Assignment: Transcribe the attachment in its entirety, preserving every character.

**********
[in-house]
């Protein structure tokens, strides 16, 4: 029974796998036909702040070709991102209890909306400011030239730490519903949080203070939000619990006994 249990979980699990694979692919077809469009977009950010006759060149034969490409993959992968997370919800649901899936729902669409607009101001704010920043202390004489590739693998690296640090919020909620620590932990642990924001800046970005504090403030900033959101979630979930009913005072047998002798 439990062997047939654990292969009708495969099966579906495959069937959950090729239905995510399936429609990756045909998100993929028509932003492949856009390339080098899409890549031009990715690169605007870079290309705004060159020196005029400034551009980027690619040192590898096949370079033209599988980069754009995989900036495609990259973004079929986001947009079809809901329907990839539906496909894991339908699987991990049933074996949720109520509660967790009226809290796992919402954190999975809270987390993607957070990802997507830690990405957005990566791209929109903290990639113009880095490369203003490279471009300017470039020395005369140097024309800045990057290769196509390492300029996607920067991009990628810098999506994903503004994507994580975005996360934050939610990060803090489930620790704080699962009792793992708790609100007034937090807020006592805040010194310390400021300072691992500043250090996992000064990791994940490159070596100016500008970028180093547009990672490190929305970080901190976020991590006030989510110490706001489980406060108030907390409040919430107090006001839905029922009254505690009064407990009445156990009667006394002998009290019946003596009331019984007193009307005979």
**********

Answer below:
[in-house]
């Protein structure tokens, strides 16, 4: 029974796998036909702040070709991102209890909306400011030239730490519903949080203070939000619990006994 249990979980699990694979692919077809469009977009950010006759060149034969490409993959992968997370919800649901899936729902669409607009101001704010920043202390004489590739693998690296640090919020909620620590932990642990924001800046970005504090403030900033959101979630979930009913005072047998002798 439990062997047939654990292969009708495969099966579906495959069937959950090729239905995510399936429609990756045909998100993929028509932003492949856009390339080098899409890549031009990715690169605007870079290309705004060159020196005029400034551009980027690619040192590898096949370079033209599988980069754009995989900036495609990259973004079929986001947009079809809901329907990839539906496909894991339908699987991990049933074996949720109520509660967790009226809290796992919402954190999975809270987390993607957070990802997507830690990405957005990566791209929109903290990639113009880095490369203003490279471009300017470039020395005369140097024309800045990057290769196509390492300029996607920067991009990628810098999506994903503004994507994580975005996360934050939610990060803090489930620790704080699962009792793992708790609100007034937090807020006592805040010194310390400021300072691992500043250090996992000064990791994940490159070596100016500008970028180093547009990672490190929305970080901190976020991590006030989510110490706001489980406060108030907390409040919430107090006001839905029922009254505690009064407990009445156990009667006394002998009290019946003596009331019984007193009307005979």